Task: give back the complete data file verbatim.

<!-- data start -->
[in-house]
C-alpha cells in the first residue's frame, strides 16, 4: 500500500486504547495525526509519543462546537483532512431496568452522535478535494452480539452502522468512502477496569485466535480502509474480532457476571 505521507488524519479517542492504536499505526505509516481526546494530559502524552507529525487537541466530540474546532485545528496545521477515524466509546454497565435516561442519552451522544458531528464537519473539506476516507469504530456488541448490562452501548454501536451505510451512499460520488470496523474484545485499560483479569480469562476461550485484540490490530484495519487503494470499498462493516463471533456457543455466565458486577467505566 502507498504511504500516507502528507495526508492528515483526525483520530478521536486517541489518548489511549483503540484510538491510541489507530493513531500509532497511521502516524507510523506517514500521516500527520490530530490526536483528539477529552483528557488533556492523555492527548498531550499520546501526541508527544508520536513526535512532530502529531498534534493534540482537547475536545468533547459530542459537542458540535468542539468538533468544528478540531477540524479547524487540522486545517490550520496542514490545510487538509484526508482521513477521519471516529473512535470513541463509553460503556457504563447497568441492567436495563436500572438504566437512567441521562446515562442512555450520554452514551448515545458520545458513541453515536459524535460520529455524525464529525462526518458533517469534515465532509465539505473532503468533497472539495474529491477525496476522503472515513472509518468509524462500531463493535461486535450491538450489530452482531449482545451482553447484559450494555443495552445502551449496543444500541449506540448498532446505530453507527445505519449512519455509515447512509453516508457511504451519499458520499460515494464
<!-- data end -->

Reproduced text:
[in-house]
C-alpha cells in the first residue's frame, strides 16, 4: 500500500486504547495525526509519543462546537483532512431496568452522535478535494452480539452502522468512502477496569485466535480502509474480532457476571 505521507488524519479517542492504536499505526505509516481526546494530559502524552507529525487537541466530540474546532485545528496545521477515524466509546454497565435516561442519552451522544458531528464537519473539506476516507469504530456488541448490562452501548454501536451505510451512499460520488470496523474484545485499560483479569480469562476461550485484540490490530484495519487503494470499498462493516463471533456457543455466565458486577467505566 502507498504511504500516507502528507495526508492528515483526525483520530478521536486517541489518548489511549483503540484510538491510541489507530493513531500509532497511521502516524507510523506517514500521516500527520490530530490526536483528539477529552483528557488533556492523555492527548498531550499520546501526541508527544508520536513526535512532530502529531498534534493534540482537547475536545468533547459530542459537542458540535468542539468538533468544528478540531477540524479547524487540522486545517490550520496542514490545510487538509484526508482521513477521519471516529473512535470513541463509553460503556457504563447497568441492567436495563436500572438504566437512567441521562446515562442512555450520554452514551448515545458520545458513541453515536459524535460520529455524525464529525462526518458533517469534515465532509465539505473532503468533497472539495474529491477525496476522503472515513472509518468509524462500531463493535461486535450491538450489530452482531449482545451482553447484559450494555443495552445502551449496543444500541449506540448498532446505530453507527445505519449512519455509515447512509453516508457511504451519499458520499460515494464